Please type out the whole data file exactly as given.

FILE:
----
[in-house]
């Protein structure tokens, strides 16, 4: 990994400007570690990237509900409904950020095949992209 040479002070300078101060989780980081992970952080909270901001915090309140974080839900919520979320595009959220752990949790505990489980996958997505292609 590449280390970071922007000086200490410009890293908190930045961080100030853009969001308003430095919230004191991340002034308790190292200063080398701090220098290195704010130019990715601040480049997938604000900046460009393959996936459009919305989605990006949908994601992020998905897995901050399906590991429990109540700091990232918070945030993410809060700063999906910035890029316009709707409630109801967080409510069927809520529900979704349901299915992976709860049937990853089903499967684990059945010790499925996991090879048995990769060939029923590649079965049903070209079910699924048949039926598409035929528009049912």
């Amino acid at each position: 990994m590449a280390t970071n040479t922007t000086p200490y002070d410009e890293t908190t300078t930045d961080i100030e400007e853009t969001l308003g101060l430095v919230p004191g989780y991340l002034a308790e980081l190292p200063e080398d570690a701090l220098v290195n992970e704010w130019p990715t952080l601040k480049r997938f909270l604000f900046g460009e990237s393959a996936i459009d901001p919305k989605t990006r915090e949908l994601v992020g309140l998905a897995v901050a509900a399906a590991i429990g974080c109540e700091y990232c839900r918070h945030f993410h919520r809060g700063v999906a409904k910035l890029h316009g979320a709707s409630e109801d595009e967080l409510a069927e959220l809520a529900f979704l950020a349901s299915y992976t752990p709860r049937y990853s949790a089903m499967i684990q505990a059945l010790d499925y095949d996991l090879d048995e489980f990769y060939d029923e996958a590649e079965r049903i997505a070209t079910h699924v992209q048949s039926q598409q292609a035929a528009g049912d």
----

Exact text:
[in-house]
């Protein structure tokens, strides 16, 4: 990994400007570690990237509900409904950020095949992209 040479002070300078101060989780980081992970952080909270901001915090309140974080839900919520979320595009959220752990949790505990489980996958997505292609 590449280390970071922007000086200490410009890293908190930045961080100030853009969001308003430095919230004191991340002034308790190292200063080398701090220098290195704010130019990715601040480049997938604000900046460009393959996936459009919305989605990006949908994601992020998905897995901050399906590991429990109540700091990232918070945030993410809060700063999906910035890029316009709707409630109801967080409510069927809520529900979704349901299915992976709860049937990853089903499967684990059945010790499925996991090879048995990769060939029923590649079965049903070209079910699924048949039926598409035929528009049912």
């Amino acid at each position: 990994m590449a280390t970071n040479t922007t000086p200490y002070d410009e890293t908190t300078t930045d961080i100030e400007e853009t969001l308003g101060l430095v919230p004191g989780y991340l002034a308790e980081l190292p200063e080398d570690a701090l220098v290195n992970e704010w130019p990715t952080l601040k480049r997938f909270l604000f900046g460009e990237s393959a996936i459009d901001p919305k989605t990006r915090e949908l994601v992020g309140l998905a897995v901050a509900a399906a590991i429990g974080c109540e700091y990232c839900r918070h945030f993410h919520r809060g700063v999906a409904k910035l890029h316009g979320a709707s409630e109801d595009e967080l409510a069927e959220l809520a529900f979704l950020a349901s299915y992976t752990p709860r049937y990853s949790a089903m499967i684990q505990a059945l010790d499925y095949d996991l090879d048995e489980f990769y060939d029923e996958a590649e079965r049903i997505a070209t079910h699924v992209q048949s039926q598409q292609a035929a528009g049912d």